New Year’s resolutions have been around since the time of the ancient Babylonians, who bartered with the gods to win favor in the new year. Apparently, not much has changed! People remain swayed by the fallacy that resolving to do better, to be better, in the next twelve months grants the well-intentioned a brand, new beginning. Don’t bother making New Year’s resolutions or toasting a new start. There’s no such thing as a clean slate; old baggage travels with us. We can’t move forward if we don’t understand what has already been. New Years, then, should be more about introspection and reevaluation than making silly promises or banging pots in the street at midnight. The year drawing to a close should remind us to reflect upon the previous days and reassess the path we are on.
2015 was a harsh year for me. I learned firsthand how pain can beat a person down and later watched helplessly while those I love learned the same. I learned the gentle love of a pet all too soon becomes a memory. I learned I can miss a family member I hardly knew and mourn time with them forever lost. I’ve learned I’m stronger than I knew and weaker than I want to be. Most importantly, I’ve learned the precarious nature of humanity. Life changes from one minute to the next with inconsistencies that are harder to accept as I age. Ironically, life does not slow down while I adjust to bumps in the road. It charges forward. I’ve learned all I can do is try to keep up.
The poet, John Donne (1572-1631), was correct. No man is an island. Though I sometimes wish I existed in an impenetrable bubble, and try as I might to close my eyes to the ugliness in the world, human dreck will not be ignored. Whether it’s the terror of Isis in the Middle East, bombings in Paris, jetliners crashing in the French Alps, dead refugees washing ashore, or the on-air murder of innocent journalists, each life lost and each tragedy is felt on some level. We are all part of the collective, a very small part of a broader picture we can only try to comprehend. Thus, as 2015 fades away (goodbye and good riddance!), at the risk of waxing philosophical, I leave you with the words of John Donne in the hope that, going forward, we will be mindful of how very small we are and how very much we need one another.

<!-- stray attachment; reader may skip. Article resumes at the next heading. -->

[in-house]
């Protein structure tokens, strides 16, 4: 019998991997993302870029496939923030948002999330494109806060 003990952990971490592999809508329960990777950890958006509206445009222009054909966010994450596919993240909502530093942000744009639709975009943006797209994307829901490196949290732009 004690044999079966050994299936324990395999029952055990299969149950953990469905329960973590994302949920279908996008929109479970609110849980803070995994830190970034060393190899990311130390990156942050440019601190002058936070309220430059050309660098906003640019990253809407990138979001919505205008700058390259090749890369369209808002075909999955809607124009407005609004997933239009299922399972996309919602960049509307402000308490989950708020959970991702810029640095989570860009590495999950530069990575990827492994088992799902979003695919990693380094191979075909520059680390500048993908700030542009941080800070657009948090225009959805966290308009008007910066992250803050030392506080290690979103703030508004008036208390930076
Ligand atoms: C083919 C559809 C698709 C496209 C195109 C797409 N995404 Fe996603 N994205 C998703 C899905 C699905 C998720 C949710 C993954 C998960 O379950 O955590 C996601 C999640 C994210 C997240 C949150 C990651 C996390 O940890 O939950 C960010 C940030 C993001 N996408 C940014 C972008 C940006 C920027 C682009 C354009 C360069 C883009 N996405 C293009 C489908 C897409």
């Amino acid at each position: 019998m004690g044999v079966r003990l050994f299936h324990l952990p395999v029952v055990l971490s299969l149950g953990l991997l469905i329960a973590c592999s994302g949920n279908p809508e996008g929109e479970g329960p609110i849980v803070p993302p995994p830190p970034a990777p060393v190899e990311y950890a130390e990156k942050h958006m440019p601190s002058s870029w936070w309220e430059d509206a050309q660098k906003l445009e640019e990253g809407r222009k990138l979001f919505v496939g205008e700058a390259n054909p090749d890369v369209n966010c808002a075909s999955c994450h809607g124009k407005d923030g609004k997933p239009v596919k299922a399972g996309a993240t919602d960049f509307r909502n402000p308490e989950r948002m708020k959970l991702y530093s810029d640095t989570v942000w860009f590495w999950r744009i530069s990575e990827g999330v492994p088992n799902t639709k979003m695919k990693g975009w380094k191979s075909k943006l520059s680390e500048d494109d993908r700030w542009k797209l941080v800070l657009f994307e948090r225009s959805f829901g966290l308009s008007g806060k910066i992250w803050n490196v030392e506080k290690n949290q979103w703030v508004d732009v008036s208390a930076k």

No man is an island,
Entire of itself,
Every man is a piece of the continent,
A part of the main.
If a clod be washed away by the sea,
Europe is the less.
As well as if a promontory were.
As well as if a manor of thy friend’s
Or of thine own were:
Any man’s death diminishes me,
Because I am involved in mankind,
And therefore never send to know for whom the bell tolls;
it tolls for thee.